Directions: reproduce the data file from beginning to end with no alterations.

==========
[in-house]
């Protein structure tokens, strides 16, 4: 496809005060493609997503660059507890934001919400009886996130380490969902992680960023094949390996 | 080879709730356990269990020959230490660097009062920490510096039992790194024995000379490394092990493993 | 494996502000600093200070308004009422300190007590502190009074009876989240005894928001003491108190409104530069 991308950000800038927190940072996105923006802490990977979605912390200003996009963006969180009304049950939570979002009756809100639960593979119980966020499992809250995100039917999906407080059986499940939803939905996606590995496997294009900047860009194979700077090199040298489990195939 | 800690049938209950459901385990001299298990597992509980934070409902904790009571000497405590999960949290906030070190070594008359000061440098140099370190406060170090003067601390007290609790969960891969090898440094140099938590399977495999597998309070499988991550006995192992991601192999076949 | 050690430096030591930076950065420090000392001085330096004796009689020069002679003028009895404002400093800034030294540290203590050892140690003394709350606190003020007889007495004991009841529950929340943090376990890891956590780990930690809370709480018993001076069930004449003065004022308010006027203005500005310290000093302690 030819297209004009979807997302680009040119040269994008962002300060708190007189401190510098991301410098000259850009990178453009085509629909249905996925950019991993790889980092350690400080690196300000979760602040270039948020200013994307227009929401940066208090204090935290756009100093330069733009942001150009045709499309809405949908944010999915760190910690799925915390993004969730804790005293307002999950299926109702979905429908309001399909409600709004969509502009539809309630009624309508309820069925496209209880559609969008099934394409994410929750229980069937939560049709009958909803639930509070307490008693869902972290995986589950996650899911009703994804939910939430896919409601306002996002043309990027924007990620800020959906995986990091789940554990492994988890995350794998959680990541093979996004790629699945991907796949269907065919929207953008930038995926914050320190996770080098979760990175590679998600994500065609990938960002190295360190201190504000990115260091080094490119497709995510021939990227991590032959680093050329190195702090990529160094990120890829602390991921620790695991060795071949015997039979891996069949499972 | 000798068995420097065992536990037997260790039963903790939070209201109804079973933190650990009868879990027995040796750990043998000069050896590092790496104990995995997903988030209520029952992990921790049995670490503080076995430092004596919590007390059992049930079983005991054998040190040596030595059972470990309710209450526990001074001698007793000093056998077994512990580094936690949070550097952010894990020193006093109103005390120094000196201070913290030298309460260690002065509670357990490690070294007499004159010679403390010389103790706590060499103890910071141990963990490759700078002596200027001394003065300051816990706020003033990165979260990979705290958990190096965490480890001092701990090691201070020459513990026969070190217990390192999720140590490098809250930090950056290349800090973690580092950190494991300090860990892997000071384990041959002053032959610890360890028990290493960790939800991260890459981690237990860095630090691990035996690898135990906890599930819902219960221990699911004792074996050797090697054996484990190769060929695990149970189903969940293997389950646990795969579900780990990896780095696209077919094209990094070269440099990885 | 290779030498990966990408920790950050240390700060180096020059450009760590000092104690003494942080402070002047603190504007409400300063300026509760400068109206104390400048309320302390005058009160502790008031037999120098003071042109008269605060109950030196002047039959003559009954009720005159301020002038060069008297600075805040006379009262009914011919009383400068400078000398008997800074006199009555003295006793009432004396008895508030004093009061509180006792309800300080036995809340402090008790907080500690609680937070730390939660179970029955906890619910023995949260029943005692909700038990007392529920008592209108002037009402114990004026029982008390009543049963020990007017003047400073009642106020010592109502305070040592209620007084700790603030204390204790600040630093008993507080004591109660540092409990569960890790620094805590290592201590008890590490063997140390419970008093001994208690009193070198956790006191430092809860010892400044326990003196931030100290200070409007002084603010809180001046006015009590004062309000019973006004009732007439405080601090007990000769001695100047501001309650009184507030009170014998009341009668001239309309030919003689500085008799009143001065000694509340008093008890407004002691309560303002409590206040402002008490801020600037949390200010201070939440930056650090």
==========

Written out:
[in-house]
């Protein structure tokens, strides 16, 4: 496809005060493609997503660059507890934001919400009886996130380490969902992680960023094949390996 | 080879709730356990269990020959230490660097009062920490510096039992790194024995000379490394092990493993 | 494996502000600093200070308004009422300190007590502190009074009876989240005894928001003491108190409104530069 991308950000800038927190940072996105923006802490990977979605912390200003996009963006969180009304049950939570979002009756809100639960593979119980966020499992809250995100039917999906407080059986499940939803939905996606590995496997294009900047860009194979700077090199040298489990195939 | 800690049938209950459901385990001299298990597992509980934070409902904790009571000497405590999960949290906030070190070594008359000061440098140099370190406060170090003067601390007290609790969960891969090898440094140099938590399977495999597998309070499988991550006995192992991601192999076949 | 050690430096030591930076950065420090000392001085330096004796009689020069002679003028009895404002400093800034030294540290203590050892140690003394709350606190003020007889007495004991009841529950929340943090376990890891956590780990930690809370709480018993001076069930004449003065004022308010006027203005500005310290000093302690 030819297209004009979807997302680009040119040269994008962002300060708190007189401190510098991301410098000259850009990178453009085509629909249905996925950019991993790889980092350690400080690196300000979760602040270039948020200013994307227009929401940066208090204090935290756009100093330069733009942001150009045709499309809405949908944010999915760190910690799925915390993004969730804790005293307002999950299926109702979905429908309001399909409600709004969509502009539809309630009624309508309820069925496209209880559609969008099934394409994410929750229980069937939560049709009958909803639930509070307490008693869902972290995986589950996650899911009703994804939910939430896919409601306002996002043309990027924007990620800020959906995986990091789940554990492994988890995350794998959680990541093979996004790629699945991907796949269907065919929207953008930038995926914050320190996770080098979760990175590679998600994500065609990938960002190295360190201190504000990115260091080094490119497709995510021939990227991590032959680093050329190195702090990529160094990120890829602390991921620790695991060795071949015997039979891996069949499972 | 000798068995420097065992536990037997260790039963903790939070209201109804079973933190650990009868879990027995040796750990043998000069050896590092790496104990995995997903988030209520029952992990921790049995670490503080076995430092004596919590007390059992049930079983005991054998040190040596030595059972470990309710209450526990001074001698007793000093056998077994512990580094936690949070550097952010894990020193006093109103005390120094000196201070913290030298309460260690002065509670357990490690070294007499004159010679403390010389103790706590060499103890910071141990963990490759700078002596200027001394003065300051816990706020003033990165979260990979705290958990190096965490480890001092701990090691201070020459513990026969070190217990390192999720140590490098809250930090950056290349800090973690580092950190494991300090860990892997000071384990041959002053032959610890360890028990290493960790939800991260890459981690237990860095630090691990035996690898135990906890599930819902219960221990699911004792074996050797090697054996484990190769060929695990149970189903969940293997389950646990795969579900780990990896780095696209077919094209990094070269440099990885 | 290779030498990966990408920790950050240390700060180096020059450009760590000092104690003494942080402070002047603190504007409400300063300026509760400068109206104390400048309320302390005058009160502790008031037999120098003071042109008269605060109950030196002047039959003559009954009720005159301020002038060069008297600075805040006379009262009914011919009383400068400078000398008997800074006199009555003295006793009432004396008895508030004093009061509180006792309800300080036995809340402090008790907080500690609680937070730390939660179970029955906890619910023995949260029943005692909700038990007392529920008592209108002037009402114990004026029982008390009543049963020990007017003047400073009642106020010592109502305070040592209620007084700790603030204390204790600040630093008993507080004591109660540092409990569960890790620094805590290592201590008890590490063997140390419970008093001994208690009193070198956790006191430092809860010892400044326990003196931030100290200070409007002084603010809180001046006015009590004062309000019973006004009732007439405080601090007990000769001695100047501001309650009184507030009170014998009341009668001239309309030919003689500085008799009143001065000694509340008093008890407004002691309560303002409590206040402002008490801020600037949390200010201070939440930056650090």